Sixty-seven percent of Russian citizens recently interviewed by the Levada Center believe that relations between Russia and the United States have grown worse in the Obama era, the center's sociologists told Interfax.
A mere 9 percent of respondents said they see positive changes in ties between the two countries, 16 percent believe that these relations remain the same, and 8 percent were undecided.
The survey was conducted in 130 Russian cities and villages on October 24-27 and involved 1,630 people.
Seventy-six percent of respondents spoke negatively of U.S. President Barack Obama, another 16 percent said they have a neutral attitude to him, and a mere 2 percent of those polled expressed a positive opinion of the U.S. leader. Another 5 percent of respondents said that the name of Barack Obama is familiar to them, but they do not know who he is.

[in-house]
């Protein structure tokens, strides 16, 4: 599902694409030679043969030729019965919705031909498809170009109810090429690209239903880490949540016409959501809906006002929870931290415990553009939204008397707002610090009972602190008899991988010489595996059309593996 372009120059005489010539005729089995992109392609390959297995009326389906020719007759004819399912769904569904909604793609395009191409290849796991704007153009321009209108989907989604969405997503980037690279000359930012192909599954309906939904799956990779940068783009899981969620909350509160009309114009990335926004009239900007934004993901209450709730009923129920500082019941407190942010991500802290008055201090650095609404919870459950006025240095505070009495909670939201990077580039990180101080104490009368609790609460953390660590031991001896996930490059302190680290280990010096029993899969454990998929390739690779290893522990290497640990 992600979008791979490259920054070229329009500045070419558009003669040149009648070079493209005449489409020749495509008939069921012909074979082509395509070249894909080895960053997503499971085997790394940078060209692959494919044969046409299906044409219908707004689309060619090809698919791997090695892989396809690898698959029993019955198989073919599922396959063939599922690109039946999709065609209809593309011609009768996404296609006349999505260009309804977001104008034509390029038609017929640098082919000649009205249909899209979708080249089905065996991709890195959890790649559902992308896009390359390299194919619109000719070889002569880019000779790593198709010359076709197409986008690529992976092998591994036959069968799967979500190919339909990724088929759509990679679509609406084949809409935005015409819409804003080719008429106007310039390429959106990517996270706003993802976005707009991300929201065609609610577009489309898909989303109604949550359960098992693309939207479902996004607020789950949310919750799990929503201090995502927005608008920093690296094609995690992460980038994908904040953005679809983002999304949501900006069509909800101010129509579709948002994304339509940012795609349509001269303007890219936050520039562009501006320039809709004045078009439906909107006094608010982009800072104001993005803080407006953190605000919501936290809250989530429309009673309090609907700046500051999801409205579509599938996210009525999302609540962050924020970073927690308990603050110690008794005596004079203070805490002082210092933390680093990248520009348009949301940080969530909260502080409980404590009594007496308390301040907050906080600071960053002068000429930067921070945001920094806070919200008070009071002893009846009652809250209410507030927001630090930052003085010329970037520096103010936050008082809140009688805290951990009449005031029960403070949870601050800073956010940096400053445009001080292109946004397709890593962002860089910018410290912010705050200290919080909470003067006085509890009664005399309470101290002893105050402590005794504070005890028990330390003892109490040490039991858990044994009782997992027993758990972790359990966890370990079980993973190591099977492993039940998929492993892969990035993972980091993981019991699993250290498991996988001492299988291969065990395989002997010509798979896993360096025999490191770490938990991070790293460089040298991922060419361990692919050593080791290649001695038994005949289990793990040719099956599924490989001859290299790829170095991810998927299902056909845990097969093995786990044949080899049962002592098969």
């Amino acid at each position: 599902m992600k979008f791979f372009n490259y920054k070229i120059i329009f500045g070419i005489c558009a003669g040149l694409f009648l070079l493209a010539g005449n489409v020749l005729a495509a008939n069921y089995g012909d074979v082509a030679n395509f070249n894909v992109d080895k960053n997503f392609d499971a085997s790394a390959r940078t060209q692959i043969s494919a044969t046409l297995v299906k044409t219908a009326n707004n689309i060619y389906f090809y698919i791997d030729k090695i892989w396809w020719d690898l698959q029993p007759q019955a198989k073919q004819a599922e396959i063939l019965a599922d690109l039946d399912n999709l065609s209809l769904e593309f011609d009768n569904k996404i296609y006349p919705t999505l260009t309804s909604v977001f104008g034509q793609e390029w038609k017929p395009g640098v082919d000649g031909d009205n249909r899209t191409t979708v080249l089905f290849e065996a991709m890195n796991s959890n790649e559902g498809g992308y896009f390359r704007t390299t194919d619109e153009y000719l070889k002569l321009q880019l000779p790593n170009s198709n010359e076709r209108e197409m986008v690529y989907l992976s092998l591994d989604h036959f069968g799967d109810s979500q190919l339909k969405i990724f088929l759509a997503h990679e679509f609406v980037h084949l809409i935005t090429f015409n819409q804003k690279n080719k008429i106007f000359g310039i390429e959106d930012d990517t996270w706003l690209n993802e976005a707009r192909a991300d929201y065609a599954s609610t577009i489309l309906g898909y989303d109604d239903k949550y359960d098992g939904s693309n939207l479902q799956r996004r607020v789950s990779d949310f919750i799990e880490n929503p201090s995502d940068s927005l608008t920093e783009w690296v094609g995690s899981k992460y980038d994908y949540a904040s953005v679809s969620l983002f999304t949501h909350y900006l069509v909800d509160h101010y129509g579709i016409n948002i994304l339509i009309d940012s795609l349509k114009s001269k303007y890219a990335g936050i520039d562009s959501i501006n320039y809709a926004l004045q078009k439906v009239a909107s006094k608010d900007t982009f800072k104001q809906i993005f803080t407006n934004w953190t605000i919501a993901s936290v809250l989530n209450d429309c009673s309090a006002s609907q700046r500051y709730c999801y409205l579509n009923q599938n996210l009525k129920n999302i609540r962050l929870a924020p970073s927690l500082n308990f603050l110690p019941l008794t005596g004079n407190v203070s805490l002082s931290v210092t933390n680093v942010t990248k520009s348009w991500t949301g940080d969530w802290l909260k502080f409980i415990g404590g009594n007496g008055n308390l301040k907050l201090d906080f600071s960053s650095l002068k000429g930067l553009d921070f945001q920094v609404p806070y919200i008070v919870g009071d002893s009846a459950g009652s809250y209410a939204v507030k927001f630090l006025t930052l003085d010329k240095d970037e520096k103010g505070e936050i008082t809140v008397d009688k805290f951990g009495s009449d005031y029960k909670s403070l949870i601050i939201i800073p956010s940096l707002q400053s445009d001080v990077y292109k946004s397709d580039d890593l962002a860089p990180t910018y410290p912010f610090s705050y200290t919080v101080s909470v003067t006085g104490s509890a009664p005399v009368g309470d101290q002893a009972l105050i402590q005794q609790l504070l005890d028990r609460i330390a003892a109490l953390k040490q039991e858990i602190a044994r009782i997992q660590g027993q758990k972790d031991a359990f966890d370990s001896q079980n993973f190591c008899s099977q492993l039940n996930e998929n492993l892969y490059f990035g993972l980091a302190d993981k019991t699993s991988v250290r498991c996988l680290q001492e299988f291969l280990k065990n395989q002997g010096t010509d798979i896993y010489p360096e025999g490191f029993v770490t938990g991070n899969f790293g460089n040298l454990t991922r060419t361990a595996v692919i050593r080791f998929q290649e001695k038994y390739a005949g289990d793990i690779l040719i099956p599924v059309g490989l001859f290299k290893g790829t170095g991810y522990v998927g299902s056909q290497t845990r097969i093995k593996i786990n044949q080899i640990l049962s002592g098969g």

When asked to express their attitude toward German Chancellor Angela Merkel, 50 percent of Russian respondents spoke negatively of her, 30 percent voiced a neutral attitude, and 8 percent a positive attitude. Nine percent of those polled said they do not know who this person is.
As far as French President Francois Hollande is concerned, 31 percent of Russians treat him neutrally, 30 percent negatively, 5 percent positively, and 24 percent do not know who he is.
In the case of UK Prime Minister David Cameron, 35 percent of respondents to the Levada Center's survey said they treat him negatively, 25 percent neutrally, 4 percent positively, and 26 percent do not know who he is.
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